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Lauder Reignites Lab Series

The grooming brand is being relaunched with a full assortment.

The Estée Lauder Cos. Inc. is hitting the refresh button on one of its original grooming brands.

Lab Series is relaunching its full assortment with updated branding and packaging, renewed sustainability commitments, a fresh campaign and a revamped formula for its Max LS Anti-Age Water Lotion.

Executives at the brand said the second act was a product of renewed interest in the grooming category.

“We have been observing a very strong male grooming boom,” said Patrice Béliard, global brand president of Lab Series at Estée Lauder. “Basically the market is improving and we felt it was the right time to reengage our audience around Lab Series. It’s very well positioned in that respect, because we have a strong legacy of 34 years, and being a pioneer of men’s specialized skin care.”

The brand is also tapping into purposeful causes, such as sustainability. The company has committed to more than half of its packaging by weight being either recyclable, refillable, reusable, recycled or recoverable, aiming to hit 75 percent by 2025. More than half of the packaging contains a minimum of 20 percent recycled materials while its cartons are all recyclable and made with FSC-certified paper. It has also made its Anti-Age Max LS Serum & Lotion refillable.

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The repositioning, though, is meant to more broadly cater to the evolving grooming consumer. Executives didn’t comment on sales, although sources expect the relaunch to reach a sales volume of $100 million at retail in its first year on the market.

“We’ve done a lot to modernize the look of the brand, and the first thing we did was look at our products and packaging. The products are really targeted to specific concerns, because we know men are driven by a problem-solution approach. It’s very clear which product does what,” said Veronique Mura, global brand vice president at Lab Series.

“We already have a legacy in this market,” Mura continued. “Water Lotion is number one in Korea for the prestige skin care market. For example, we’ve translated this into reformulating our Max LS Weightless Anti-Aging Water Lotion.”

The executives agreed the relaunch would be universally appealing to its consumer base, but it does hope to capture the minds — and wallets — of younger consumers.

“We have the legitimacy to grow, and the growth for us is really based on the repeat people who have tried and are coming back, but we are going to extend that reach to a younger audience,” Béliard said.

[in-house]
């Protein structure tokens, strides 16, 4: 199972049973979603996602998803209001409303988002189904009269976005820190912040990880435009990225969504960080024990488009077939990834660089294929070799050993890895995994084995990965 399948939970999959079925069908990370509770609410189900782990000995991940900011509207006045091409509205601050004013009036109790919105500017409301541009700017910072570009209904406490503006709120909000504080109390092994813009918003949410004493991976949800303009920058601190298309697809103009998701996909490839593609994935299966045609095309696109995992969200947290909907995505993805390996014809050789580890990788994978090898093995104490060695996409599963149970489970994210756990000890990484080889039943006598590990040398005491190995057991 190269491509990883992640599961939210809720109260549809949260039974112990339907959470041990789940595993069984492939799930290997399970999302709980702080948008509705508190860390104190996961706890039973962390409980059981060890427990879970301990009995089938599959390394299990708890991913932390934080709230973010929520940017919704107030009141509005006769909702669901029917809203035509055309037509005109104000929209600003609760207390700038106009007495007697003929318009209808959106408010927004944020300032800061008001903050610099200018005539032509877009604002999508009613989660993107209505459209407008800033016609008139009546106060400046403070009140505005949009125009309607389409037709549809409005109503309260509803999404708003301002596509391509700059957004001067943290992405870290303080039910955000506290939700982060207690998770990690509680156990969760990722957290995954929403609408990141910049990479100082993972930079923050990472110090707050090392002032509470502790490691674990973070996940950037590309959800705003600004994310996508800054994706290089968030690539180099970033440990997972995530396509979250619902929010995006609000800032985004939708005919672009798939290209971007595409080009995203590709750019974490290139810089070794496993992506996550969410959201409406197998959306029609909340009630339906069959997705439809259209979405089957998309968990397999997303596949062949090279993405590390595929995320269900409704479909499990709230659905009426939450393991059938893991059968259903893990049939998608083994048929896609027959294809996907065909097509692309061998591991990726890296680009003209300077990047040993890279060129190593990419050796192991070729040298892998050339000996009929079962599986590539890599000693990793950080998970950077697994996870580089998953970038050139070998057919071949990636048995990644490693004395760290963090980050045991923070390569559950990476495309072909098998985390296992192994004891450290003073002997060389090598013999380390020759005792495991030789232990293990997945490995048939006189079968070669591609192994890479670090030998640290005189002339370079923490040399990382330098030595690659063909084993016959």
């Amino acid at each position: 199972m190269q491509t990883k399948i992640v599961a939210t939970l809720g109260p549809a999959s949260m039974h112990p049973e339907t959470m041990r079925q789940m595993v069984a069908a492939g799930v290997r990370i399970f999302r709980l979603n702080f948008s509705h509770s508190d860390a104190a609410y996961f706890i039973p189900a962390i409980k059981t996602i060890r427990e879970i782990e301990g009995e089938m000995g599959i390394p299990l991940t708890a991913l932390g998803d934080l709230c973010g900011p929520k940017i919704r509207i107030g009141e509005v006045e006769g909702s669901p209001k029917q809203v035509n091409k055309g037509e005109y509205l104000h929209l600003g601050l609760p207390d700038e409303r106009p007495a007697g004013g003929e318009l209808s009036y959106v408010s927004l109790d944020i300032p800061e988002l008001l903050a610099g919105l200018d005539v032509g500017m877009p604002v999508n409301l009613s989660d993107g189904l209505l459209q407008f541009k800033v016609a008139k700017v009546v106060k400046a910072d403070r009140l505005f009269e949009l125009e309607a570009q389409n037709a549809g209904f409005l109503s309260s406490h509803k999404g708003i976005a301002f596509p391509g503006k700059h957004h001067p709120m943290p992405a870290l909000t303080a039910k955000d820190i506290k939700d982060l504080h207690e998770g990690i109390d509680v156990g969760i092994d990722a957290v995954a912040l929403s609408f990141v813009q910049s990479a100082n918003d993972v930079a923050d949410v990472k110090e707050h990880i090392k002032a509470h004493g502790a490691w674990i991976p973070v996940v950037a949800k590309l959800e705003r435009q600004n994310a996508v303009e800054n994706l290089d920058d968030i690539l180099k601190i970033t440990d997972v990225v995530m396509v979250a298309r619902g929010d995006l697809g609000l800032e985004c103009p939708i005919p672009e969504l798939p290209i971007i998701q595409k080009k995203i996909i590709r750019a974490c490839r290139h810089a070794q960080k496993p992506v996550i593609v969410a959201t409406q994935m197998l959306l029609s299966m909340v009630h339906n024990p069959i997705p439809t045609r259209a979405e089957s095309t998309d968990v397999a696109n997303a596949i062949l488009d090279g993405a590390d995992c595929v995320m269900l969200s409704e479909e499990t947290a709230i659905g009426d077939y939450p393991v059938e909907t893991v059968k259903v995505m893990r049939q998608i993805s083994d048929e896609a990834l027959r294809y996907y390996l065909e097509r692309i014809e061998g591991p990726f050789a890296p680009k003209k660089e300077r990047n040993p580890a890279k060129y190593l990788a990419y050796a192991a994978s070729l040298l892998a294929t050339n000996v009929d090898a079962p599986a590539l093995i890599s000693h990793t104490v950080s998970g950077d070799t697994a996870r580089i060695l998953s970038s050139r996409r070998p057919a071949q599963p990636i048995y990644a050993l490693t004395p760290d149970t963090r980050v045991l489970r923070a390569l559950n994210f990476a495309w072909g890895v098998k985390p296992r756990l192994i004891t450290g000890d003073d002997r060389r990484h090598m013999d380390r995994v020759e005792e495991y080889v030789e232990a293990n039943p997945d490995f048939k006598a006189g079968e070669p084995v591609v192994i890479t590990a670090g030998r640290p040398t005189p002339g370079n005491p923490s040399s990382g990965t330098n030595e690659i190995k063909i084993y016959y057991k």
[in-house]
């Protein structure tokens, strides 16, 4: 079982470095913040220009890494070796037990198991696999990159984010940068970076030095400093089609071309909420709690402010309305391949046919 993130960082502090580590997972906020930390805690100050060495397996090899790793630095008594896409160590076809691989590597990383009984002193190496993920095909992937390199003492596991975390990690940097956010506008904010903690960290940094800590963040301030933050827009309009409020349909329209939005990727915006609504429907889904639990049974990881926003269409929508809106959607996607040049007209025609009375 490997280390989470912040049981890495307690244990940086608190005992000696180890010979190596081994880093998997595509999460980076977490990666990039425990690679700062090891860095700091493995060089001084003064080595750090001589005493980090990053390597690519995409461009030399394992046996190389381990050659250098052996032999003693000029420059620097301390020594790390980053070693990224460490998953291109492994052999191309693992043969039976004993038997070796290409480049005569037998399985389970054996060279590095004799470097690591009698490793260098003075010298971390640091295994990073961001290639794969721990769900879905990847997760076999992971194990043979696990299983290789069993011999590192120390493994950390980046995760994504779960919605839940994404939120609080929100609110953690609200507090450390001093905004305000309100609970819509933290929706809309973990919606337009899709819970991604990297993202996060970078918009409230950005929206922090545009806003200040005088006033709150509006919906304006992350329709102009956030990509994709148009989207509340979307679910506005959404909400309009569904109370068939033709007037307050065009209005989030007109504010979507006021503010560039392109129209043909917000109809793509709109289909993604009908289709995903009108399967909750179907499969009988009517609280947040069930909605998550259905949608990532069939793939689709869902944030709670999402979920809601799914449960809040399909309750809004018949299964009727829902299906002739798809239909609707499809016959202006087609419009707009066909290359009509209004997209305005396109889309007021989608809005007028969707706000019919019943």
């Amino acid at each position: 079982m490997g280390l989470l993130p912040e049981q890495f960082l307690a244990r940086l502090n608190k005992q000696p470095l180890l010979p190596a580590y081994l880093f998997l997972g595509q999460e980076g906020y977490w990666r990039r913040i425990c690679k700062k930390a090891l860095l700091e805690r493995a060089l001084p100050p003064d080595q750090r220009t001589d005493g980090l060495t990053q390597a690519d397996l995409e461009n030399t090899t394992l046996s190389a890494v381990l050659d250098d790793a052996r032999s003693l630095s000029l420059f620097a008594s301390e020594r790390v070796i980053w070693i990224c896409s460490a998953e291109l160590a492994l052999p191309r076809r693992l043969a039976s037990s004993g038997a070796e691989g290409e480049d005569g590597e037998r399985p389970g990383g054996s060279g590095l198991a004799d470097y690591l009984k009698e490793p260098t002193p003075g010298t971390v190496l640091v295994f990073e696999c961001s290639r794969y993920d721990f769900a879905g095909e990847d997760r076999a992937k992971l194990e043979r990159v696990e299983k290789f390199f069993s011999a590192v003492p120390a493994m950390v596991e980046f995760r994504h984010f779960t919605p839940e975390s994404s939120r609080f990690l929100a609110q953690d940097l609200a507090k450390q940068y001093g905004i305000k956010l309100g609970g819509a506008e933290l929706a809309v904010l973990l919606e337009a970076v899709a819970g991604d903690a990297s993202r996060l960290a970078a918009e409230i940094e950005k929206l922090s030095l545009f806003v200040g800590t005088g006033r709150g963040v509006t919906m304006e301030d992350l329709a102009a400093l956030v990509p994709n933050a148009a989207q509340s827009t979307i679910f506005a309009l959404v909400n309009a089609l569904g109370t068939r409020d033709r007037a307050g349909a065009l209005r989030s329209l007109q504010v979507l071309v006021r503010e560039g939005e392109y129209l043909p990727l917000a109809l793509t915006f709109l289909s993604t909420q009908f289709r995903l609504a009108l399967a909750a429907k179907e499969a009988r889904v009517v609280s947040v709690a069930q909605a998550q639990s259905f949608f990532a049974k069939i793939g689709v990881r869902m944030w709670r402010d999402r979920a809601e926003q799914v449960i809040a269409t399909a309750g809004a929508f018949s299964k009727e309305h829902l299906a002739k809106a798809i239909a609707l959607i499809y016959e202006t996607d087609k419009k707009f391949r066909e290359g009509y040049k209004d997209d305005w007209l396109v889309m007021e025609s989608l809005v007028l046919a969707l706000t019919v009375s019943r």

“When we think of our targets, we think about our consumer beyond demographics and really from an attitudinal perspective because men share common characteristics regardless of their age. People from the Gen Z generation, we’re also interested in attracting them because we know they’re more interested [in skin care], too,” Mura added.

Product education is integral to the brand’s communications strategy, which plays directly to each product’s benefits. A new campaign called “Invent Yourself” aims to underscore the brand’s tailored philosophy on grooming.

“We discovered that men tend to be much more involved in the skin care category and the people we are targeting are really the person we can call ‘the evolver’ — they want to improve themselves. They like to share their advice, their products and influences, but even if they’re involved in the category, their knowledge is still relatively limited,” Mura said.

To that end, the brand is rethinking its digital content strategy, and adding a skin diagnostic tool for users to find their optimized regimens with. “It’s activated on a smartphone. You take a selfie, upload it and it uses artificial intelligence to generate a personalized skin care diagnostic and regimens,” Mura said. “It’s a key component of how we want to be talking to men when it comes to skin care. The site is also going to be featuring much more editorial content, like tips for men, tutorials for application and usage. It’s very bite-sized content that is very straightforward and engaging.”

The brand is in the process of reformulating other stockkeeping units and it’s planning on going deeper into other segments, such as men’s makeup — a category Lauder seems interested in, given its funding of Faculty, the men’s grooming and nail lacquer brand, earlier this year.

“Specifically with makeup, we already have two products in this space which we had launched as early as 2011 and we’re bringing it together in a nicer way and new packaging,” Mura said.

For more from, see:

Eurazeo Brands’ Next Bet Is on Men’s Grooming

Amanda Gorman Named Lauder Global Changemaker

The Shifting Attitudes Behind Men’s Growing Grooming Routines